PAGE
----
NIDA has awarded grants to Yale University, the Medical University of South Carolina, and the University of Minnesota to explore sex differences in drug addiction. These three grants are part of the Specialized Centers of Research (SCOR) on Sex Differences program developed and coordinated by NIH’s Office of Research on Women’s Health, which has recently awarded a total of 11 SCORs among NIH Institutes. Each NIDA grant has translational implications for drug abuse medications that take gender into account. Recipients will receive approximately $1,000,000 per year for 5 years to support their research.
The Yale program, led by Dr. Sherry McKee, aims to develop effective smoking cessation treatments for women, who have lower smoking quit rates and greater smoking-related health consequences than men.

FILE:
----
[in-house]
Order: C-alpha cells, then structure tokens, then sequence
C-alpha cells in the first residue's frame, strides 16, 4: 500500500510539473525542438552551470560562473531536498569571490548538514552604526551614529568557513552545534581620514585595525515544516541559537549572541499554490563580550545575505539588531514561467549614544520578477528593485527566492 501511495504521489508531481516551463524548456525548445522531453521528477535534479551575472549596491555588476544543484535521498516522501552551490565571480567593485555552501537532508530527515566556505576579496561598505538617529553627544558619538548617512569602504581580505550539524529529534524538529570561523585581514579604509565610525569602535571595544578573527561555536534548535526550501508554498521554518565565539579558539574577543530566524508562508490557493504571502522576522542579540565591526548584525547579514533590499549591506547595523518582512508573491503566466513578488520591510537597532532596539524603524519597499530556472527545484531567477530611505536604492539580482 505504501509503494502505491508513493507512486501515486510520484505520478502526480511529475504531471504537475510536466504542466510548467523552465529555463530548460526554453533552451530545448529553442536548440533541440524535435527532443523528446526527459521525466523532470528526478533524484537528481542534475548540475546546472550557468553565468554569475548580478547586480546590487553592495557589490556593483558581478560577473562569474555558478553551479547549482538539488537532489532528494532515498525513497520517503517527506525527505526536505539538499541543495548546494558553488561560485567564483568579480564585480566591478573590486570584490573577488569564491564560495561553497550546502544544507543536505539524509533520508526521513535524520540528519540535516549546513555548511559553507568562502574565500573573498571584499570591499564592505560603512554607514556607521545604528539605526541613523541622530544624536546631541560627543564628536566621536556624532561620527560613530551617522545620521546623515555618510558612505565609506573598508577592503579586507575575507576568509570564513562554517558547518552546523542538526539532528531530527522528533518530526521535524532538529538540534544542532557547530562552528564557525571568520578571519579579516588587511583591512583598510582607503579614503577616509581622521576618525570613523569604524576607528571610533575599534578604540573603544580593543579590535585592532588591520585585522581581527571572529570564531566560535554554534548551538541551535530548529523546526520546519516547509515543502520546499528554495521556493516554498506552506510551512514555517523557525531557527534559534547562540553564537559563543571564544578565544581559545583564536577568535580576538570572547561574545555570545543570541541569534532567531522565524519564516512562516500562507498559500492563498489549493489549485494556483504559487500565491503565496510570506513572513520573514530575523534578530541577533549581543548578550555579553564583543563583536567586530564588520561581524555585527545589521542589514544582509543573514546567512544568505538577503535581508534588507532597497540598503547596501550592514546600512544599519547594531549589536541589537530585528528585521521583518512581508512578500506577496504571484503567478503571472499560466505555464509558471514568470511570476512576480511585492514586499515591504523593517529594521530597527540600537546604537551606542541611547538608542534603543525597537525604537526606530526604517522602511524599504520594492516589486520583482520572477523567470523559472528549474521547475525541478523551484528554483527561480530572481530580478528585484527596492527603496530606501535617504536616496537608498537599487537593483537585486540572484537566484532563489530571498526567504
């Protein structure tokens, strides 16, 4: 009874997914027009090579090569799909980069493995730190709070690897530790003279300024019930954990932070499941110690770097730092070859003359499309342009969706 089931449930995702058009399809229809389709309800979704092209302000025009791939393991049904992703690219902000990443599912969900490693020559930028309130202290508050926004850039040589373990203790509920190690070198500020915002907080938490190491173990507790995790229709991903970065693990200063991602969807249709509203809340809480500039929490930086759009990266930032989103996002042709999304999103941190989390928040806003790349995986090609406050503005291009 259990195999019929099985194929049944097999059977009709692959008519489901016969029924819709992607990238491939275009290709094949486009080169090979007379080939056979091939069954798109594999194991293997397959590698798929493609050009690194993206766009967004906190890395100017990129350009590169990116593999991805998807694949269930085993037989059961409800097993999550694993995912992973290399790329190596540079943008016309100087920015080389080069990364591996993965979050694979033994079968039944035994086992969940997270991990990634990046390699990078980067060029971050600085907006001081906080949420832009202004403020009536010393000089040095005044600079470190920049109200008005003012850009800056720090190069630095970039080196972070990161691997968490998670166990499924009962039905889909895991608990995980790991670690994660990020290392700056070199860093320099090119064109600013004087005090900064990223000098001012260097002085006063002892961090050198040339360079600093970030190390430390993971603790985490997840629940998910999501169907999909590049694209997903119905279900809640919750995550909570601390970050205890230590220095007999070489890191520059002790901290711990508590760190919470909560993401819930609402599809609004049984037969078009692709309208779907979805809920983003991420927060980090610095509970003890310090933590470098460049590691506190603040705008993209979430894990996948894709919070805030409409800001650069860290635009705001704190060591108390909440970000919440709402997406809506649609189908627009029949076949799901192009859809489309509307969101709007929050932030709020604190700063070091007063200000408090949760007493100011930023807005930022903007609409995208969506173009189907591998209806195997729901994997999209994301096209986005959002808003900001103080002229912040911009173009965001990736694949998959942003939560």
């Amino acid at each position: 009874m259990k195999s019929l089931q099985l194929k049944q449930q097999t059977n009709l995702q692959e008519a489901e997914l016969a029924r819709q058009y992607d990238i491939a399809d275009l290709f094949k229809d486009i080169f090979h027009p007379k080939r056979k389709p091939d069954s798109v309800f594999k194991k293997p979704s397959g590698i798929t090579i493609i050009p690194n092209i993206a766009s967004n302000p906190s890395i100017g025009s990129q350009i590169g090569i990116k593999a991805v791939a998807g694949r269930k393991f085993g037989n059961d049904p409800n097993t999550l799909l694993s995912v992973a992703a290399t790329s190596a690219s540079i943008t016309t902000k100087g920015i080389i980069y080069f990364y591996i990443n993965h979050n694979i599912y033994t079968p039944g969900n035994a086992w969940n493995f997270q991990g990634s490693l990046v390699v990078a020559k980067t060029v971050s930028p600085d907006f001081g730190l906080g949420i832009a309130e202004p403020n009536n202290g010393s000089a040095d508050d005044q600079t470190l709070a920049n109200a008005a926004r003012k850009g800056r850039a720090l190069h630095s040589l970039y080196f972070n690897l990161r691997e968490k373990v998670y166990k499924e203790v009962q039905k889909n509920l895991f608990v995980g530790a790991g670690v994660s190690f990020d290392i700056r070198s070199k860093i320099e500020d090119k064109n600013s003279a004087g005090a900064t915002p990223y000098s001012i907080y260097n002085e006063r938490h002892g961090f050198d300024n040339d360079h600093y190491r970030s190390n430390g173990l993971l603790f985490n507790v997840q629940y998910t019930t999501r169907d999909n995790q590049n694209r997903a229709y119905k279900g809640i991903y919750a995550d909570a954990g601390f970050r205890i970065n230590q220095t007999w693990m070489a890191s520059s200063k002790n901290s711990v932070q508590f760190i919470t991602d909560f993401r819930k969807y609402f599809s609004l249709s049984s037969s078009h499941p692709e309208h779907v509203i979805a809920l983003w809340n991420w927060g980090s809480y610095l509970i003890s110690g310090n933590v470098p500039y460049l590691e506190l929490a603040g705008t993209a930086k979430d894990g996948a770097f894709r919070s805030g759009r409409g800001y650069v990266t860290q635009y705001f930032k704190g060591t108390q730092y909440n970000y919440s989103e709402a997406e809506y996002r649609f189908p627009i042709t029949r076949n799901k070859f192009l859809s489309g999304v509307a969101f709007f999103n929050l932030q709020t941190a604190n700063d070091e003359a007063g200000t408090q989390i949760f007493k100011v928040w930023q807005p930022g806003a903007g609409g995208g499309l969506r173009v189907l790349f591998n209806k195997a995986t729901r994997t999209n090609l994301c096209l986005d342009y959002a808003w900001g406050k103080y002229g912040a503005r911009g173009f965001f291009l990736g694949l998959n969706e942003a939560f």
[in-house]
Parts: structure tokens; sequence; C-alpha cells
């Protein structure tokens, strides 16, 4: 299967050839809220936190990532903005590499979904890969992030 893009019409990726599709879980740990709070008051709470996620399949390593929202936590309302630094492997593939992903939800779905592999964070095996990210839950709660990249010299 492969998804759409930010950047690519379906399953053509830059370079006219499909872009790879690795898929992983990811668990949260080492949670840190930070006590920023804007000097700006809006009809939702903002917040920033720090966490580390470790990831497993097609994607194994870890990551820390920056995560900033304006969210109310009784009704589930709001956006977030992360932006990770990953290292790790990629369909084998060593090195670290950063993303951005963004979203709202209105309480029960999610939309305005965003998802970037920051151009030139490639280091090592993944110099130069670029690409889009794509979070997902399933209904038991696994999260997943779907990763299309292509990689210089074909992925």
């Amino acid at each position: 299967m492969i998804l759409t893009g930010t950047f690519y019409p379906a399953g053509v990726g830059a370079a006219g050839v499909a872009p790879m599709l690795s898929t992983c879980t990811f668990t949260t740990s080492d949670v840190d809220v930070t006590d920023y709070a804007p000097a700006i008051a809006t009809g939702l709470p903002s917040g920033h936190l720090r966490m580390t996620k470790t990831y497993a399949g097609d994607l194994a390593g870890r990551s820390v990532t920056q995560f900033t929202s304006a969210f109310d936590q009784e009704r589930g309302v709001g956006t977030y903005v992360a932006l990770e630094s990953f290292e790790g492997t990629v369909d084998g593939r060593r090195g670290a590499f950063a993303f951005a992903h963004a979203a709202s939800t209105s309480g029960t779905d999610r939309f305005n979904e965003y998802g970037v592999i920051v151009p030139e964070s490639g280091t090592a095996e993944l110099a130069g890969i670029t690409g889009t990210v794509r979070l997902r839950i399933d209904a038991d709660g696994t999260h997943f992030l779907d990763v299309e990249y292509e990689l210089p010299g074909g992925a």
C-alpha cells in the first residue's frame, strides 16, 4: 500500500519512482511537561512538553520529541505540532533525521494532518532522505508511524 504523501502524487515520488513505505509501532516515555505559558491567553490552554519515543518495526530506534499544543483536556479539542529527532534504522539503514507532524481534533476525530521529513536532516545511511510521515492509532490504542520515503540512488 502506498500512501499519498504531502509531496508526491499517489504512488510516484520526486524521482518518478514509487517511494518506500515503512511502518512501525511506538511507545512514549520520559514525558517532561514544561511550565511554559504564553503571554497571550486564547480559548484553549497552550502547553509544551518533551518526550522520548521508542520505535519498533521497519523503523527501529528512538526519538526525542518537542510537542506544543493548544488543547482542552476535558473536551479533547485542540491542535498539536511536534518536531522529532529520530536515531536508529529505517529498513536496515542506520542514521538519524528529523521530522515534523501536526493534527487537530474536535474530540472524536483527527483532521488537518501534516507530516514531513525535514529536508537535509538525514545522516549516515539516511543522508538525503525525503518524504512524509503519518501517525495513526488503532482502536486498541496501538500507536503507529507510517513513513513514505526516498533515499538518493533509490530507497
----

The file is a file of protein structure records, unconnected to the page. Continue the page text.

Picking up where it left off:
The Medical University of South Carolina program, led by Dr. Kathleen Brady, will examine relationships among gender, stress, and craving in cocaine and nicotine use in order to develop potential medications to prevent stress-based cocaine relapse and promote smoking cessation.
The University of Minnesota program, led by Dr. Marilyn Carroll, will focus on the interactions of sex differences, hormonal status (e.g., progesterone levels), and impulsivity with cigarette smoking and cocaine use to improve existing medication treatments for those addictions.